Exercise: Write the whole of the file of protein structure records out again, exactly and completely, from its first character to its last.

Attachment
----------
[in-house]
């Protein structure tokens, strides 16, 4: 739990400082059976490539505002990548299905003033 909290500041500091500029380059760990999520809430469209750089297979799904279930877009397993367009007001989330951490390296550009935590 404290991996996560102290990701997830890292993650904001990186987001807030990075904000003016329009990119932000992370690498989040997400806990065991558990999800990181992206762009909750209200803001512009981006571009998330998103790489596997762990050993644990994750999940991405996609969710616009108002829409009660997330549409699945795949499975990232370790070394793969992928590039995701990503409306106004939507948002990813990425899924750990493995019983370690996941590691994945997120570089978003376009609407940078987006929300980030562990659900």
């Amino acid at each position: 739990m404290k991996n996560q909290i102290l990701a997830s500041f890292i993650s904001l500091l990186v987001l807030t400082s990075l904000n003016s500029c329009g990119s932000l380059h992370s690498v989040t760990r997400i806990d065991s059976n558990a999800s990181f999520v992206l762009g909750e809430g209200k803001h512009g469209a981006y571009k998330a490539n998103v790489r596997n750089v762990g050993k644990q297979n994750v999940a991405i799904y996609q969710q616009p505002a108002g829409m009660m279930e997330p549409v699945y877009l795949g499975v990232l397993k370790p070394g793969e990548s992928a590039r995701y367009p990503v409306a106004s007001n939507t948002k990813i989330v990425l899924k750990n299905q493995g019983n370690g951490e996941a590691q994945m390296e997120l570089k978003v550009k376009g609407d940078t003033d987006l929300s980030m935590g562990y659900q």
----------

[in-house]
């Protein structure tokens, strides 16, 4: 739990400082059976490539505002990548299905003033 909290500041500091500029380059760990999520809430469209750089297979799904279930877009397993367009007001989330951490390296550009935590 404290991996996560102290990701997830890292993650904001990186987001807030990075904000003016329009990119932000992370690498989040997400806990065991558990999800990181992206762009909750209200803001512009981006571009998330998103790489596997762990050993644990994750999940991405996609969710616009108002829409009660997330549409699945795949499975990232370790070394793969992928590039995701990503409306106004939507948002990813990425899924750990493995019983370690996941590691994945997120570089978003376009609407940078987006929300980030562990659900």
């Amino acid at each position: 739990m404290k991996n996560q909290i102290l990701a997830s500041f890292i993650s904001l500091l990186v987001l807030t400082s990075l904000n003016s500029c329009g990119s932000l380059h992370s690498v989040t760990r997400i806990d065991s059976n558990a999800s990181f999520v992206l762009g909750e809430g209200k803001h512009g469209a981006y571009k998330a490539n998103v790489r596997n750089v762990g050993k644990q297979n994750v999940a991405i799904y996609q969710q616009p505002a108002g829409m009660m279930e997330p549409v699945y877009l795949g499975v990232l397993k370790p070394g793969e990548s992928a590039r995701y367009p990503v409306a106004s007001n939507t948002k990813i989330v990425l899924k750990n299905q493995g019983n370690g951490e996941a590691q994945m390296e997120l570089k978003v550009k376009g609407d940078t003033d987006l929300s980030m935590g562990y659900q």